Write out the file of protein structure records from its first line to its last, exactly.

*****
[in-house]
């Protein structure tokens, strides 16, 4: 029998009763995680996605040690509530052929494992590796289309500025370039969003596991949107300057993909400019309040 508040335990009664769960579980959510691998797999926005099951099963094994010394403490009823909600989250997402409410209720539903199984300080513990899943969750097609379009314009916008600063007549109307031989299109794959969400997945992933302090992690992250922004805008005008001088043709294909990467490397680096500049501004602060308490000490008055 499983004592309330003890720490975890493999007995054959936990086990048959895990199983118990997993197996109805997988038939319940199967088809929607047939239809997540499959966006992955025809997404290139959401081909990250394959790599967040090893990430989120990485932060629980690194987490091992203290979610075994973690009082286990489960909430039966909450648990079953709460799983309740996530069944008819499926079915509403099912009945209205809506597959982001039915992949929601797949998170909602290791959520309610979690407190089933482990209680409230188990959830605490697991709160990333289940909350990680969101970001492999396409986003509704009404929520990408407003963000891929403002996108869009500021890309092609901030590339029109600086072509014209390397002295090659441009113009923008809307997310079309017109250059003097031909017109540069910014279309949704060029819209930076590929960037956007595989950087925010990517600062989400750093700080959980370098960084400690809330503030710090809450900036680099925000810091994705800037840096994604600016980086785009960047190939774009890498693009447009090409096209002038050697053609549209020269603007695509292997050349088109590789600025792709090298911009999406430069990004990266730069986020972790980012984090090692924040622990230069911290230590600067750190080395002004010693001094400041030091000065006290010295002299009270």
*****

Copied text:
[in-house]
């Protein structure tokens, strides 16, 4: 029998009763995680996605040690509530052929494992590796289309500025370039969003596991949107300057993909400019309040 508040335990009664769960579980959510691998797999926005099951099963094994010394403490009823909600989250997402409410209720539903199984300080513990899943969750097609379009314009916008600063007549109307031989299109794959969400997945992933302090992690992250922004805008005008001088043709294909990467490397680096500049501004602060308490000490008055 499983004592309330003890720490975890493999007995054959936990086990048959895990199983118990997993197996109805997988038939319940199967088809929607047939239809997540499959966006992955025809997404290139959401081909990250394959790599967040090893990430989120990485932060629980690194987490091992203290979610075994973690009082286990489960909430039966909450648990079953709460799983309740996530069944008819499926079915509403099912009945209205809506597959982001039915992949929601797949998170909602290791959520309610979690407190089933482990209680409230188990959830605490697991709160990333289940909350990680969101970001492999396409986003509704009404929520990408407003963000891929403002996108869009500021890309092609901030590339029109600086072509014209390397002295090659441009113009923008809307997310079309017109250059003097031909017109540069910014279309949704060029819209930076590929960037956007595989950087925010990517600062989400750093700080959980370098960084400690809330503030710090809450900036680099925000810091994705800037840096994604600016980086785009960047190939774009890498693009447009090409096209002038050697053609549209020269603007695509292997050349088109590789600025792709090298911009999406430069990004990266730069986020972790980012984090090692924040622990230069911290230590600067750190080395002004010693001094400041030091000065006290010295002299009270």